At one point during this stressful morning of riding, a police car with its lights on passed us very slowly. A few seconds later we saw a group of cyclists coming up behind us. There were about seven cyclists on unloaded bikes who had biked from Oregon and were ending in NYC. There was a police car behind them as well. A police escort for seven cyclists doing exactly what we were doing? What?!?!
Only one of the guys responded to our greeting. We asked how they got a police escort and he told us they were riding for the American Legion something or other fund, and his tone suggested that he was very proud of this fact. I think it’s great that people do these cross-country rides for charities, but please save the self-righteousness for someone else. I happen to enjoy bike touring independent of any external goal or motivation, and as much as I would love for someone to carry my gear and to have a police escort on these crazy NY roads, what a tremendous waste of public resources! I wonder how much money they raised net of two police officers’ salaries for over a month, plus the fuel for two police cars? I don’t want to be so cynical, but they weren’t very friendly and I was already having a bad day, so that’s how it goes.
We pushed hard to keep up with them so we could benefit from the police escort, but were unsurprisingly unable to ride as fast as seven people on unloaded road bikes who had also just ridden across the country, and lost them after a few miles. To make matters worse, the police escort created a huge traffic jam that made our riding even more dangerous than it already was. I don’t know if it was the group’s unfriendliness or the police escort and its dangerous consequences, but those guys put us in an even worse mood.
We rode for 20 white-knuckle miles before our first stop in Red Hook. We were both miserable and just wanted a cup of coffee and a quick sit. We bought a cup at a commercial coffee roaster that did not have seating because it was primarily a retail store. We didn’t want to trek the additional mile into town to a real coffee shop, so we drank our coffee on the curb of a strip mall.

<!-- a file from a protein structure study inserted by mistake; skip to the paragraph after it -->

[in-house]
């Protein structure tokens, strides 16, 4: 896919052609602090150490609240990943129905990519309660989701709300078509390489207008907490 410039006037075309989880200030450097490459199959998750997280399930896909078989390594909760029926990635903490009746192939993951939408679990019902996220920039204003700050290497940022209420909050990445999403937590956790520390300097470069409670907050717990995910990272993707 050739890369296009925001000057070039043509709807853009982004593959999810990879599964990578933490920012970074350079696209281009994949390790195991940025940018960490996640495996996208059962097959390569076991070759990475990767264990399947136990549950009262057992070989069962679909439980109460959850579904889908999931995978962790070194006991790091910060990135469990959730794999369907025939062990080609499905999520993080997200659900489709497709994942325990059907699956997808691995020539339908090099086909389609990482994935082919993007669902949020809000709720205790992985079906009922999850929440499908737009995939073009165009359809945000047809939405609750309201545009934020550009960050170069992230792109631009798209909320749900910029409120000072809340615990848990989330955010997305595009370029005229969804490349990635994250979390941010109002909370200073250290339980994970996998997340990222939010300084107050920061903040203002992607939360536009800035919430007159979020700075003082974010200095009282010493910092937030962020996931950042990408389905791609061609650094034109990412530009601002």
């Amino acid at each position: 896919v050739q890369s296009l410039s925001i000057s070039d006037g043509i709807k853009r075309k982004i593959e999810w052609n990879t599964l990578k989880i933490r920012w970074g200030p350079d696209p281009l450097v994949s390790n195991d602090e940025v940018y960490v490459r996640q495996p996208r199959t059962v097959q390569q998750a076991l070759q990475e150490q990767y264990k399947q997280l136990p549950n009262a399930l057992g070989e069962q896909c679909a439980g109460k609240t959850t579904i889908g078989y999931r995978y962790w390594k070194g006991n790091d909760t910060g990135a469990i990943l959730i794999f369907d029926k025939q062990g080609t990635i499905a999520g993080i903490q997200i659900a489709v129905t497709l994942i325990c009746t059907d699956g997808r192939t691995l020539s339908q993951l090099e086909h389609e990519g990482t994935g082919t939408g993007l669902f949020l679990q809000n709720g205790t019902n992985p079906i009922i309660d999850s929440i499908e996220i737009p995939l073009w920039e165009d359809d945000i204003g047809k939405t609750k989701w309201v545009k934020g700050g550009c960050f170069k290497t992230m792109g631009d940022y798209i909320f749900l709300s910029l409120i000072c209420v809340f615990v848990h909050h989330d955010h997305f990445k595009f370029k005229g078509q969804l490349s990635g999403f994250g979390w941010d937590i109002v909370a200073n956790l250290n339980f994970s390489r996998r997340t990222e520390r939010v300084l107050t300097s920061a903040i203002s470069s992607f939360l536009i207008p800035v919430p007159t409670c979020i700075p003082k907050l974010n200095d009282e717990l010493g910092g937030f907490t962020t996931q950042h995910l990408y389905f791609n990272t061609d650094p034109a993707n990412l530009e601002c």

We reluctantly climbed back onto our bikes, still holding out hope that things might get better. They didn’t. The shoulders were either crumbling or nonexistent, and the traffic was horrendous. I can never get good pictures of the most terrifying situations because I’m too busy being terrified. Almost all of the pictures you see on this blog are taken from my bike while moving–I rarely stop to take pictures because momentum is important when you’re carrying weight–so there won’t be a ton of pictures today because all but about 10 miles were either scary or really steep.
We passed a lot of old buildings today, including New York’s oldest public school, Clermont Academy (white building below), and a lot of old houses. The towns are much older here; some were established in the 17th century!
We also started seeing a ton of roadside produce stands today, including a pick-your-own flower stand.
We turned onto a slightly better road for a bit, then turned back onto craziness. Ted asked me how I was doing and just before I gave a grumpy answer, a Rita’s Italian ice came into view. We had to wait for a few minutes for it to open, but there was a friendly casual cyclist also waiting who commiserated with us about how awful the drivers are around here. Misery loves company, as they say. My large Gelati and Ted’s large milkshake were delicious.